Opening track ‘Just Do It!’ sets the tone, quiet Shellac-style electric rumblings underlying Niblett’s clear, folk-learned vocals, intriguing accent and pronunciation. The pure yet untamed feel of her voice brings to mind a more raucous Cat Power or early PJ Harvey. Lyrically, Niblett swings from brutal honesty to apparent nonsense, each as effective and complimentary to its accompaniment as the other, ‘Duke of Anxiety’ coming off as especially witty. The title track carries the lines “Welcome to my self-made sweat box. This is where I take it all off”, highlighting the record’s theme of exorcism.

‘Cherry Cheek Bomb’ shreds itself open with one gargantuan wave of riff, harking back to classic Smashing Pumpkins’ tones (before egos got the better of everyone), then retreating again to more introspective meanderings. The simple, stripped back drums and howls of “hallelujah” are heart wrenching, illustrating the intimate, lonely feel of Niblett’s music at its best. The nursery rhyme melody of ‘Lucy Lucifer’ is similarly haunting. Niblett’s long-term collaboration with Steve Albini makes sense, his penchant for gain-centric instrumental mess music and sporadic drums placed prominently in the mix perfectly complimentary to her style. The overall feel is awfully reminiscent of his and Harvey’s Rid Of Me, each space purposefully utilised to counterpoint fuzz-driven chords and guttural vocal lines

Whilst Niblett’s fifth album is unlikely to result in any kind of mainstream crossover, the typically unstructured nature of the songs perhaps unapproachable to some, Calcination… is incredibly visceral and gripping. There always remains a powerful, otherworldly quality which the listener can’t quite put their finger on. Admittedly keeping carefully close to the minimalist sounds she has been making for a decade, it is a format Niblett has now distilled into an art form, wasting never a searing note or unsettling fill. Tense, raw and skeletal with a soul, Niblett has perfected her ability to nip delicate emptiness in the bud with delightfully harsh soundscapes and acerbic lyrics and, for that, let us be thankful.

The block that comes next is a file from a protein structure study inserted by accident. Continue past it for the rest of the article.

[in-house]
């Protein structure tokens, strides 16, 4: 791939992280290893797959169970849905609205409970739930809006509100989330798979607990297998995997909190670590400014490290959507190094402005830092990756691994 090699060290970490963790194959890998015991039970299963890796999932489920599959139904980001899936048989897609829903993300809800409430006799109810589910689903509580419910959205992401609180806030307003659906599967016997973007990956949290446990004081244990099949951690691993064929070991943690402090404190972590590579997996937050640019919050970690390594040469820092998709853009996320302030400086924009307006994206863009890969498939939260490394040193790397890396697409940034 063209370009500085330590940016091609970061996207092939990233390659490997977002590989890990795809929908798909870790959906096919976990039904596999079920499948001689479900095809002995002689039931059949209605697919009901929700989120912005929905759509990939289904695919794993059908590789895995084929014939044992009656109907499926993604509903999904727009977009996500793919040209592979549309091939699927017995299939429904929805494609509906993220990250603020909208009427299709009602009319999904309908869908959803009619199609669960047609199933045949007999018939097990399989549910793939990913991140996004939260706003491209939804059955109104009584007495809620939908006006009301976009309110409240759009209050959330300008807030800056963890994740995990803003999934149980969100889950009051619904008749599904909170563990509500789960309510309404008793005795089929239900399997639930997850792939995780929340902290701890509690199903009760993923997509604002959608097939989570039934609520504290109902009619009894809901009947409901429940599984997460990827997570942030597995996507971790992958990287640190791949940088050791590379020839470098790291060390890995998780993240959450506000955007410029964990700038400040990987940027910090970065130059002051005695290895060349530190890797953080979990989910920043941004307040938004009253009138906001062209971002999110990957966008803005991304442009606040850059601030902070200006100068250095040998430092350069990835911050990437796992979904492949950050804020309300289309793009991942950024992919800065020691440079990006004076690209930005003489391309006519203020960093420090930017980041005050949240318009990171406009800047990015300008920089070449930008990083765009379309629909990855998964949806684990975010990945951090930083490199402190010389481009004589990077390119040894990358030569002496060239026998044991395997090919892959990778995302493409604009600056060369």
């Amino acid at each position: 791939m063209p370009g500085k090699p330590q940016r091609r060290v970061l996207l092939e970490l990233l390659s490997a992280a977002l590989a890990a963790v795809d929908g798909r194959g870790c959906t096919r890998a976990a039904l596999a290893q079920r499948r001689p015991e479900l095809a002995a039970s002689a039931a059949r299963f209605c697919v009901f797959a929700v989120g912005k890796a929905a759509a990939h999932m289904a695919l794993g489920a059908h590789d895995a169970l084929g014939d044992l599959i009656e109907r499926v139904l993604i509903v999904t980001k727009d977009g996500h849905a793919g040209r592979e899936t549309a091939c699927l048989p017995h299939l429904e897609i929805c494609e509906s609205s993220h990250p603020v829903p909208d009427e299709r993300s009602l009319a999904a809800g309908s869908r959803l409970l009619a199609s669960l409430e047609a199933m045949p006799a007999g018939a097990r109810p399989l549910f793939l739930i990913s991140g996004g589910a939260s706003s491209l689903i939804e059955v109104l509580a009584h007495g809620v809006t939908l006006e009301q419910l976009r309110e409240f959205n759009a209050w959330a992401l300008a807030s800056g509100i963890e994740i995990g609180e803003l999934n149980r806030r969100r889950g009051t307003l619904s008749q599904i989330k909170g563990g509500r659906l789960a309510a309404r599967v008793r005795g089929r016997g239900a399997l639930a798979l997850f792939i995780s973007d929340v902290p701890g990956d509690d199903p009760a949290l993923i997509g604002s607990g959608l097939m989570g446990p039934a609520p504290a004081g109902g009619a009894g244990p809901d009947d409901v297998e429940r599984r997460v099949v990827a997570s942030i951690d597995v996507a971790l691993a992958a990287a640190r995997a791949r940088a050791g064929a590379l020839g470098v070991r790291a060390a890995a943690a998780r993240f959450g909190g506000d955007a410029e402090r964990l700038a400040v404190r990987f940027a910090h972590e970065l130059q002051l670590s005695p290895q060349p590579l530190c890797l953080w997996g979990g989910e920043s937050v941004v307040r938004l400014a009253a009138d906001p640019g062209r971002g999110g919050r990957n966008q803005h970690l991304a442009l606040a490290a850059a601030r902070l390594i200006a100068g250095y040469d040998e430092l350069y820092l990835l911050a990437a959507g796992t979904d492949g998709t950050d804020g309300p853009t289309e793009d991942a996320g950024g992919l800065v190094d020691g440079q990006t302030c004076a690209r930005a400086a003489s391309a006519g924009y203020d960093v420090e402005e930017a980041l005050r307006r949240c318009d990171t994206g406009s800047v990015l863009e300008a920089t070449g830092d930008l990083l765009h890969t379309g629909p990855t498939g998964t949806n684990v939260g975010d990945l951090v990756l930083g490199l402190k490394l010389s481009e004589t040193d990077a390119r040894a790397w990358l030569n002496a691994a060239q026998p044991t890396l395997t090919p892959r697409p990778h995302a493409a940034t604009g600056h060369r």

on Sunday, 7 February 2010
I remember back in the day when Warp was one of my staple label,s alongside Domino, Geographic, Too Pure and Kindercore, ever reliable for IDM and playful melodic electronica like Plone. Sadly like other labels i adored at one time FatCat and Leaf, they seem to have slipped out of my circle of listening, maybe it was Maximo Park, who knows.

I really didn't know what to expect from this but the simplistic boy-ish cover was enough to make me curious and I'm so glad I did. This is like nothing I've heard before or even remotely within my normal radar of musical taste but its simply amazing, this is where its at.

Coming on like Lee Hazlewood or Buck 65 stealing the mic at a Bhangra karaoke night, "Cowboys and Indians, Real Cowboys and Real Indians...I'm turning John Wayne into another John Doe" Awesome, maybe too good, Sheep from the forthcoming album is maybe better still, a completely different kettle of fish but genius all the same.

on Thursday, 4 February 2010